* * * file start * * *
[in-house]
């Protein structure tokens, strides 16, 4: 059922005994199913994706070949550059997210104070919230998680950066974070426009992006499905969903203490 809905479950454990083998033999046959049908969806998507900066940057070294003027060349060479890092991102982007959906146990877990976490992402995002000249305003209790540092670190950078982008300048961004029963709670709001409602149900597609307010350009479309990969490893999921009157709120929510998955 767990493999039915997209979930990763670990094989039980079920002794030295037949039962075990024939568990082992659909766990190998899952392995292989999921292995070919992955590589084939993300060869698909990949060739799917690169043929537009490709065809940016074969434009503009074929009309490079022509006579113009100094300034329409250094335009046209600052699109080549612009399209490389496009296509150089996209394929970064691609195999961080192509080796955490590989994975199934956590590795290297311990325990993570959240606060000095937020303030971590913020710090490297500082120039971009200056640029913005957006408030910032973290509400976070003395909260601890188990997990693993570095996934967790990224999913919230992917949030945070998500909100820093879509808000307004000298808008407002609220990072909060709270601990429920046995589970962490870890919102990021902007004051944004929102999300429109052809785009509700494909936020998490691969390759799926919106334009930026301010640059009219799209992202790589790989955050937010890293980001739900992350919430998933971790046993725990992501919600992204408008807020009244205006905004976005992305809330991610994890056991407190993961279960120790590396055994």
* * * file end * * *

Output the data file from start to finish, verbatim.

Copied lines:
[in-house]
């Protein structure tokens, strides 16, 4: 059922005994199913994706070949550059997210104070919230998680950066974070426009992006499905969903203490 809905479950454990083998033999046959049908969806998507900066940057070294003027060349060479890092991102982007959906146990877990976490992402995002000249305003209790540092670190950078982008300048961004029963709670709001409602149900597609307010350009479309990969490893999921009157709120929510998955 767990493999039915997209979930990763670990094989039980079920002794030295037949039962075990024939568990082992659909766990190998899952392995292989999921292995070919992955590589084939993300060869698909990949060739799917690169043929537009490709065809940016074969434009503009074929009309490079022509006579113009100094300034329409250094335009046209600052699109080549612009399209490389496009296509150089996209394929970064691609195999961080192509080796955490590989994975199934956590590795290297311990325990993570959240606060000095937020303030971590913020710090490297500082120039971009200056640029913005957006408030910032973290509400976070003395909260601890188990997990693993570095996934967790990224999913919230992917949030945070998500909100820093879509808000307004000298808008407002609220990072909060709270601990429920046995589970962490870890919102990021902007004051944004929102999300429109052809785009509700494909936020998490691969390759799926919106334009930026301010640059009219799209992202790589790989955050937010890293980001739900992350919430998933971790046993725990992501919600992204408008807020009244205006905004976005992305809330991610994890056991407190993961279960120790590396055994």